Drawing of a caterpillar

Life History

Oblique banded leafrollers overwinter as young larvae, often between canes. They begin feeding on new leaves and buds, and rolling leaves, in April. This feeding does not usually cause significant damage to the plants. The caterpillars feed until late May or early June, then pupate and emerge as moths. The moths mate and lay eggs on leaves and canes. The second generation leafrollers that hatch from these eggs can contaminate harvested berries in July and August.

Variegated cutworms may be present as the buds begin to swell and break in late March to early April, when they start feeding on the buds and new growth.

Monitoring

It is helpful to work with an integrated pest management (IPM) consultant when monitoring for caterpillar pests. Monitor for caterpillars by looking for feeding damage on the shoot tips and rolled leaves, starting in April. Check 4 to 5 well-distributed sites in each field.

At each site, select 20 plants to inspect. Keep records of date, field, and location for each inspection. Monitor every two weeks in April and May. Control sprays may be advisable when leafrollers are present on 10% of the inspected plants. Start watching for cutworms in late March to early April. They are active at night so are best detected in the evening by placing a beating tray under the foliage and shaking the plant gently.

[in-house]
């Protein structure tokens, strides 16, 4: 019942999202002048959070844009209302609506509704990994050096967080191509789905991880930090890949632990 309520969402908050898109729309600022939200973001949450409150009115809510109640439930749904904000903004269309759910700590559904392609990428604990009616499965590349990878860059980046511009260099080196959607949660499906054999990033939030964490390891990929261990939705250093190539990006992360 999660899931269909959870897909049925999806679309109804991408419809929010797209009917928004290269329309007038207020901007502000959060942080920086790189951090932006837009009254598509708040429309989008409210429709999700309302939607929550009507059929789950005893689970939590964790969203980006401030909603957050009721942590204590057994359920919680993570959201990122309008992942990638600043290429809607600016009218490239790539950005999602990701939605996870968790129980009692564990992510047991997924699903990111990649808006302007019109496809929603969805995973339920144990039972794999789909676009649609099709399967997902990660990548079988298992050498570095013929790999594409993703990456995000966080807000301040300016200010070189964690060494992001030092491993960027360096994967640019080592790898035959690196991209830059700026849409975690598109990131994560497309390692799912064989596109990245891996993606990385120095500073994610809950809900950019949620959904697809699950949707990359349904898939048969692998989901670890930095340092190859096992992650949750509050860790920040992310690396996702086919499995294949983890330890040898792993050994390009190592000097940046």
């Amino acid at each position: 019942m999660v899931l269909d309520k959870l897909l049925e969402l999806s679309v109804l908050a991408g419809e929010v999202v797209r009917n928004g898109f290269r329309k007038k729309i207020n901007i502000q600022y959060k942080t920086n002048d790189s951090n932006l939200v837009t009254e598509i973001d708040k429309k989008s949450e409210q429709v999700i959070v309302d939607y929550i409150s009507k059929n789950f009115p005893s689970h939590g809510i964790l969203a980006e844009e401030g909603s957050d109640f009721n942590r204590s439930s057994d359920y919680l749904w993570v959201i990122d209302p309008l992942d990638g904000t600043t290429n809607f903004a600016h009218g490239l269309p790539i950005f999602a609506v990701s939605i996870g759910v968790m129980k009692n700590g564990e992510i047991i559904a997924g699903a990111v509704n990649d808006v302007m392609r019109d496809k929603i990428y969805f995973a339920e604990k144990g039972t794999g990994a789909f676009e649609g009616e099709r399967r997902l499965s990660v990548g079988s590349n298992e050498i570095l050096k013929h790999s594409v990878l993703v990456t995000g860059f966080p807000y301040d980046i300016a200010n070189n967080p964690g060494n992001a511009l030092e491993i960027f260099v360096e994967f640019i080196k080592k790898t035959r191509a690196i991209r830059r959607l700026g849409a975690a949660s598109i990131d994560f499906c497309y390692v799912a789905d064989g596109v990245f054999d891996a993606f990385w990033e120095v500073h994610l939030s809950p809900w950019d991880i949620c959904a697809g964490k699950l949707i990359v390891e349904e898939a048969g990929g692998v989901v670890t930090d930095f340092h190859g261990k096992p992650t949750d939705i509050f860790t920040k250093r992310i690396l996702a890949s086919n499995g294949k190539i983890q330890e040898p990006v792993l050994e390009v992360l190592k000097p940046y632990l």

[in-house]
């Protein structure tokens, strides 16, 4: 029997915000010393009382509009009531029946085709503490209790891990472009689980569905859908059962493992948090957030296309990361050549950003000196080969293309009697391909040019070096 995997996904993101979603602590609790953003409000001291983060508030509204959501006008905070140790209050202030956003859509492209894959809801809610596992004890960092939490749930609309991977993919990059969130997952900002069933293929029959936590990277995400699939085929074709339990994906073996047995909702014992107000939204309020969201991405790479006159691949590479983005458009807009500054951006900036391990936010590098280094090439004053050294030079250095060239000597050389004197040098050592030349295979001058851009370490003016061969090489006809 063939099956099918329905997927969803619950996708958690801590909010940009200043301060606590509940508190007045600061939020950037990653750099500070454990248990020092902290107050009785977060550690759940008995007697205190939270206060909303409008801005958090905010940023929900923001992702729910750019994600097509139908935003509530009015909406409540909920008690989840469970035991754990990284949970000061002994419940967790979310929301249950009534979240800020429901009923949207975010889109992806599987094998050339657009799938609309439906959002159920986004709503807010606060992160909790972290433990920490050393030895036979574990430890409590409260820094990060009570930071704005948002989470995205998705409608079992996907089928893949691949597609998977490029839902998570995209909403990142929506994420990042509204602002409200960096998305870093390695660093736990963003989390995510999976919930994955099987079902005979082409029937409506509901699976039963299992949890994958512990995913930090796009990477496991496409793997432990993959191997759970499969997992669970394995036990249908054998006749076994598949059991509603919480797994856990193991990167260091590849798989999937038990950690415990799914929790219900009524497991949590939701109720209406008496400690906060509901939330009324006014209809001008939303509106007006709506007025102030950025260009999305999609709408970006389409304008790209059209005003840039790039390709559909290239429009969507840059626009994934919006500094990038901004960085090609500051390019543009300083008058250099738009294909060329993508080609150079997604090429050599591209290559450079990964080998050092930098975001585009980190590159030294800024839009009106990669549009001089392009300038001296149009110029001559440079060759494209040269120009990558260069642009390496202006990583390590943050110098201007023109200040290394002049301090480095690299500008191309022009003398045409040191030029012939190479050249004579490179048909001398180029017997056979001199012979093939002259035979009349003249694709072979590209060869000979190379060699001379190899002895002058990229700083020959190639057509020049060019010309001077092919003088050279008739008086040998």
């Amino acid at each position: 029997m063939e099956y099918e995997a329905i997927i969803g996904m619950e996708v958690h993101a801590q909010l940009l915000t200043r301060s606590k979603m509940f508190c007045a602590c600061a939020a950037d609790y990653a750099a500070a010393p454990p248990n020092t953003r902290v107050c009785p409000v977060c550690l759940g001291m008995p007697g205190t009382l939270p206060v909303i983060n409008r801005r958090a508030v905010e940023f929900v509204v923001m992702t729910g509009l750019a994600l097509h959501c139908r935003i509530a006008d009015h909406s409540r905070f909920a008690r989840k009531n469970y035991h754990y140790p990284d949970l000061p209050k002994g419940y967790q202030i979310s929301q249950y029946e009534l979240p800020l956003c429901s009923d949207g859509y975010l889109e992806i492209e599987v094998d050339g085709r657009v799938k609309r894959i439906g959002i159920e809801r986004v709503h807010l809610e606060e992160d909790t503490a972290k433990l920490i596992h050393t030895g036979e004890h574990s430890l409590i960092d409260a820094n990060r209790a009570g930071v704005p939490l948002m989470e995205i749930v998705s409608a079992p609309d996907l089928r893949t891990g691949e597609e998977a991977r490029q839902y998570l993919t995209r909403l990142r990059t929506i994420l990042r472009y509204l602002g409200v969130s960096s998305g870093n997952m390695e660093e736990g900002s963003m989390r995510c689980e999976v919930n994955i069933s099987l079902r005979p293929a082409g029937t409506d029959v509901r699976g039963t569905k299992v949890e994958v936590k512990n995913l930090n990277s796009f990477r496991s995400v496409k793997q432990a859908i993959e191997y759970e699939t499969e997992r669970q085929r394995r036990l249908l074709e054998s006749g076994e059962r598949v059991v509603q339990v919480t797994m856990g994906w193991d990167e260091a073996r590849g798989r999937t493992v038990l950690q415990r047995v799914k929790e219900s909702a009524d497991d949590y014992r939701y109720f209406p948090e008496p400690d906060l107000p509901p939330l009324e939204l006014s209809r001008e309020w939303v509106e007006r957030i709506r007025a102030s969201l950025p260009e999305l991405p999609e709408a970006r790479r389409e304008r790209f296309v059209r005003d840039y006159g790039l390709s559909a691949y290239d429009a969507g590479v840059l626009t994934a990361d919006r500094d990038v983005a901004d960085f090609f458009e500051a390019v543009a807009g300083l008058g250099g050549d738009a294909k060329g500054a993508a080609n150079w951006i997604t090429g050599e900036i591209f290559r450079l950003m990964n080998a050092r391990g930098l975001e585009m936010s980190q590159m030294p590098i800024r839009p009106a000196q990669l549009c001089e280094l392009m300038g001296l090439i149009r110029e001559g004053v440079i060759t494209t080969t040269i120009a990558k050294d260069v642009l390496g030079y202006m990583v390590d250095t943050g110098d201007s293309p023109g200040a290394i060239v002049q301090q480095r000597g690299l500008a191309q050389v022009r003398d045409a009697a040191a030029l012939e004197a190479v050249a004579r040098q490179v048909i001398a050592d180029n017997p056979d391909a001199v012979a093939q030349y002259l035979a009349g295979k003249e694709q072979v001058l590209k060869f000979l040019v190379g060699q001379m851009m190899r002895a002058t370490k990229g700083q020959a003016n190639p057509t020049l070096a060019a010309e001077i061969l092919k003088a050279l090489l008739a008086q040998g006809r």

Management

Biological Control

Bacillus thuringiensis var. kurstaki (Bt or Btk) is a soil bacteria that kills leafroller and spanworm caterpillars when they eat it. Caterpillars stop feeding within hours and die within a couple of days. See recommendations under “Chemical Control”.

Trichogramma

Trichogramma minutum is a tiny wasp which searches for eggs of caterpillar pests and lays its own eggs in them. Inside the pest egg, the immature wasp kills the developing caterpillar and feeds on it for 10-14 days before it emerges, mates and begins searching for more pest eggs. These tiny parasitoids are produced commercially and have been under investigation for several years for control of Oblique banded leafroller (the most prevalent contaminant) in raspberry.

Although there are a number of species available commercially, the most efficient species for leafroller is Trichogramma minutum, which can reduce numbers of caterpillars in canes at harvest by 70%. This is often sufficient to put the field below a spray threshold for a caterpillar clean-up spray.

Field experience indicates that climbing cutworms (bertha armyworm) are also controlled by T. minutum if the moths are flying in June when the T. minutum are released.